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              #7
              Wow, I am super out of touch.

              So the current deck(ing) is down with "Quick Drive" screws, just like another addition to the garage that was made to create a bathroom at draining level. Where it is a superb fastening system, particularly for floors, it is absolutely impossible to get it to come apart cleanly after being exposed to elements and dirt for a bunch of years. I ended up doing three days two people to physically cut the aforementioned flooring out. Unfortunately my ability to get down and do a deck is long passed. I am going to have to hire someone, and based on the above ideas may be better for me to look to complete removal, rebuild.
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                #8
                here good idea might like or not. but buy all stuff need to redo the deck. then invent all your buddy's and there family over. you and guys can work on deck your family and there family can hang out. and when it all done hold huge cook out with beer and liquor. good way for all of you to hang out and have fun. but only do when virus under control

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                  #9
                  Originally posted by chrislognshot View Post
                  here good idea might like or not. but buy all stuff need to redo the deck. then invent all your buddy's and there family over. you and guys can work on deck your family and there family can hang out. and when it all done hold huge cook out with beer and liquor. good way for all of you to hang out and have fun. but only do when virus under control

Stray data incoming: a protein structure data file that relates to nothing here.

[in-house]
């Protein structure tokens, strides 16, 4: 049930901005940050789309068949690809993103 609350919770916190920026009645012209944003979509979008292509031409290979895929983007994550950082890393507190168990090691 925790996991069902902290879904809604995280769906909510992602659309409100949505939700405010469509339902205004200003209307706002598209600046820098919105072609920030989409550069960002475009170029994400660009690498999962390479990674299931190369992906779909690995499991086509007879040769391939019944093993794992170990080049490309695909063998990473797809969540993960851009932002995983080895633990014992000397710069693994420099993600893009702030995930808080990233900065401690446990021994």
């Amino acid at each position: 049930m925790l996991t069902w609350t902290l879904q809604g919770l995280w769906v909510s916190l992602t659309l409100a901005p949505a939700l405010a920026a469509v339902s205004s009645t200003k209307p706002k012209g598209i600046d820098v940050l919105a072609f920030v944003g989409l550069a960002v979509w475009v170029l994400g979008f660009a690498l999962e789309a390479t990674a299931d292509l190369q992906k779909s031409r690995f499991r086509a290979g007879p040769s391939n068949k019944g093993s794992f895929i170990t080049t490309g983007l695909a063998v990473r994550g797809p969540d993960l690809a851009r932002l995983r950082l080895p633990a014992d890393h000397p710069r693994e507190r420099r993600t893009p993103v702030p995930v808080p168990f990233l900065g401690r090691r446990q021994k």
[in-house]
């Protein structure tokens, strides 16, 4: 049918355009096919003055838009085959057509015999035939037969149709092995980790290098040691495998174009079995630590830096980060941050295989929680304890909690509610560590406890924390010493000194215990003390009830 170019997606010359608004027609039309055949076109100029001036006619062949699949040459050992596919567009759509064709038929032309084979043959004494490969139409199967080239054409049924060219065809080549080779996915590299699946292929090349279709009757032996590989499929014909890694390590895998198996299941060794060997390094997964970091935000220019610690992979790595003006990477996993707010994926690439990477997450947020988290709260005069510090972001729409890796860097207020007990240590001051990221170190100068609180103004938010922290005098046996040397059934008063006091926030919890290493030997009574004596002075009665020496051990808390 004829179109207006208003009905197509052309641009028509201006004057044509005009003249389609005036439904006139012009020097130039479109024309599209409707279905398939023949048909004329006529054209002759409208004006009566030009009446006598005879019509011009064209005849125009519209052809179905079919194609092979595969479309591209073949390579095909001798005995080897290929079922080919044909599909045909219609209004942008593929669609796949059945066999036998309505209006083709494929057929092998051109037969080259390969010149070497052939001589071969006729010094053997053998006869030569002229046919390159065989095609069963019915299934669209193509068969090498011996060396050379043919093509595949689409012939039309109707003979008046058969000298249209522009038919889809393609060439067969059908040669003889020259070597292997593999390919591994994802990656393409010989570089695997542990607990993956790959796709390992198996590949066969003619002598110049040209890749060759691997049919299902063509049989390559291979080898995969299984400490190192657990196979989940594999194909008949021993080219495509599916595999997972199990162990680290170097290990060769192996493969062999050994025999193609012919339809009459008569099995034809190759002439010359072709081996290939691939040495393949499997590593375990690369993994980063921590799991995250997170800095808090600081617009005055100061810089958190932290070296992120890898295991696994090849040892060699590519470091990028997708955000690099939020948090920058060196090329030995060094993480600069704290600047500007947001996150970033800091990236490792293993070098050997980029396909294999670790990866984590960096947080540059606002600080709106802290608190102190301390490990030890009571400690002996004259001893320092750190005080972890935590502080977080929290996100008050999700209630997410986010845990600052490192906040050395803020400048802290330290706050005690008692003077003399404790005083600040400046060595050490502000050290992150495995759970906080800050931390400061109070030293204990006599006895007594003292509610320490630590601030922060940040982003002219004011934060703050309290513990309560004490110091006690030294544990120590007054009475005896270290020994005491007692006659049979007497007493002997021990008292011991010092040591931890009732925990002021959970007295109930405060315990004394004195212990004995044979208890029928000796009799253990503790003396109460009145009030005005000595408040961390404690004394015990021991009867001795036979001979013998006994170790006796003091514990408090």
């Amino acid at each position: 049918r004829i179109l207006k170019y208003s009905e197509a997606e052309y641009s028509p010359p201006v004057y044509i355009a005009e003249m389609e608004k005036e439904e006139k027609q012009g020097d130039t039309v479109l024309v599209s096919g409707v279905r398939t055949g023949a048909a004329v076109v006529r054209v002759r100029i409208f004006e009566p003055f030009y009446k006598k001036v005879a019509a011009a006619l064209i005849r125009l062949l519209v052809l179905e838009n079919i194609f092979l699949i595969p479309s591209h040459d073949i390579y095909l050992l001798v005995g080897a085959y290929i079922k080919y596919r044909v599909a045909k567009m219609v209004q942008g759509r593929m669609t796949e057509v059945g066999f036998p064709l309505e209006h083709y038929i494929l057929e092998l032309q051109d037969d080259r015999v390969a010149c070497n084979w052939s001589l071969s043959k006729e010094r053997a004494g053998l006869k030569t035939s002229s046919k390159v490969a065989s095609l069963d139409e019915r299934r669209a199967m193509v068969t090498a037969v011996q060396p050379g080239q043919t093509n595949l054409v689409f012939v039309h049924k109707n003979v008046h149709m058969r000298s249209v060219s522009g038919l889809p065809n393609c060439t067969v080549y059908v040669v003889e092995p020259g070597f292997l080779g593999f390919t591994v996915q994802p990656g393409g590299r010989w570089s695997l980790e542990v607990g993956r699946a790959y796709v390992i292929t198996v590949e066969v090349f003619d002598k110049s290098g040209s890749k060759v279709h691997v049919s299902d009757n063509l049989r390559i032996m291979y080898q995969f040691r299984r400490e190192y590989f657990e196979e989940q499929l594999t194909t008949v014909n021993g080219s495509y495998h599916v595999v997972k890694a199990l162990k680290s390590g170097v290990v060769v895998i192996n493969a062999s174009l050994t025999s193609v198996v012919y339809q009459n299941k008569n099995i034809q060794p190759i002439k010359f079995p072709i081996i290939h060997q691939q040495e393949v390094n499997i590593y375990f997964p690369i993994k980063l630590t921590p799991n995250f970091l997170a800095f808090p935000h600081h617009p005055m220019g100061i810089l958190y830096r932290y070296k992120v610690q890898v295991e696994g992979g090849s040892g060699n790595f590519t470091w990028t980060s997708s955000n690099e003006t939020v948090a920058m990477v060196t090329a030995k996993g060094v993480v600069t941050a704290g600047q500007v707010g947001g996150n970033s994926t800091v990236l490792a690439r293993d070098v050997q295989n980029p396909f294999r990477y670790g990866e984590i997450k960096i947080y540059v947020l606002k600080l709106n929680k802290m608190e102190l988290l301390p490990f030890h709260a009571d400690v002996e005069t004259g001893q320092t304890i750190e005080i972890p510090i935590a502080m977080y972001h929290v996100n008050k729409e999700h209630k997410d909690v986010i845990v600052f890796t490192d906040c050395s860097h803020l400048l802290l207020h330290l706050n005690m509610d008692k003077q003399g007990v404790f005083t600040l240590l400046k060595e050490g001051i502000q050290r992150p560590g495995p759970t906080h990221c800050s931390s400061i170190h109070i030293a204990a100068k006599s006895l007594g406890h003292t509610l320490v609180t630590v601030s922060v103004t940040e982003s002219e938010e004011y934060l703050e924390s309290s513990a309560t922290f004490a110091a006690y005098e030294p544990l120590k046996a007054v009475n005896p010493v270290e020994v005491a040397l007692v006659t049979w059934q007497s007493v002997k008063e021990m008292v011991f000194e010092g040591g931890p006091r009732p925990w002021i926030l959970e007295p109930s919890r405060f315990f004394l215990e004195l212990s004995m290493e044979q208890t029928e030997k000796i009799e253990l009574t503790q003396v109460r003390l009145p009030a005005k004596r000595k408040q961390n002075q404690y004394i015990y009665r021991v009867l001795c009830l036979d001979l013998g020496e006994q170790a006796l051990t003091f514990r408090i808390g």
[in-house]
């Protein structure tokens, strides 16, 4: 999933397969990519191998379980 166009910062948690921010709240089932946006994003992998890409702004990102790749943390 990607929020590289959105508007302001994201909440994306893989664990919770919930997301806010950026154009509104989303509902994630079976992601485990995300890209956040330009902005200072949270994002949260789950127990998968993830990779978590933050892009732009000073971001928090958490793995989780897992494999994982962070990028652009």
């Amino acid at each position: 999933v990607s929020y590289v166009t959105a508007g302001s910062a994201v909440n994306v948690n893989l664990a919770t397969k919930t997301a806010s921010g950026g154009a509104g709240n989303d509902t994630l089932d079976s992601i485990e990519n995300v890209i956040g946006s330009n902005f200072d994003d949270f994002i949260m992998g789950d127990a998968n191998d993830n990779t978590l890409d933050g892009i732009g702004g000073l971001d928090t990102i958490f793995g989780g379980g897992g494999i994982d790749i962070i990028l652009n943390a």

This is almost exactly the way that large portions of the remodel and rebuild of this home went when we purchased.
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                    #10
                    Originally posted by cellophane View Post
                    Composite deck boards have heat buildup issues. Wood decking heat gain caps out about where composite begins, right around 45 degrees above ambient temperature (source: https://boston-decks-and-porches.com...your-deck-get/ found via Journal of Light Construction) They frequently have different construction requirements as well and can't have exposed ends, meaning you will need a lot of miter cuts.
                    Huh... I saw a deck that had been redone a year or two ago, and the decking material was definitely not wood and definitely had exposed ends. What was most fascinating to me is that it wouldn't heat up in the sun, so no frying pan effect! Based on your link, I suspect this is due to the rate of heat absorption. We get very little sun light here. It's plenty enough to turn natural wood decking into a frying pan, but may not be enough to heat soak these new polymeric/composite decking materials.
                    Last edited by Siress; 01-22-2021, 10:33 AM.
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                      #11
                      Originally posted by Siress View Post
                      Huh... I saw a deck that had been redone a year or two ago, and the decking material was definitely not wood and definitely had exposed ends. What was most fascinating to me is that it wouldn't heat up in the sun, so no frying pan effect! Based on your link, I suspect this is due to the rate of heat absorption. We get very little sun light here. It's plenty enough to turn natural wood decking into a frying pan, but may not be enough to heat soak these new polymeric/composite decking materials.
                      Different products have different requirements. We don't do much decking at work so I'm not 100% up on the requirements. The last time I looked up composite boards for something I remember having exposed ends was a no-go, but it could have been a different material. I know with siding the guidelines vary quite a bit. Fiber Cement siding needs a 1/8" gap (i think?) between boards and all of the ends are supposed to be sealed (painted) to minimize water absorption. Fly Ash based siding can be in ground contact (i.e. it can get wet with no negative effects) and has a ridiculously small coefficient of expansion and the gaps aren't needed.

                      I'd be interested to know what material was used on the deck you saw.

                      cellophane's feedback

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                        #12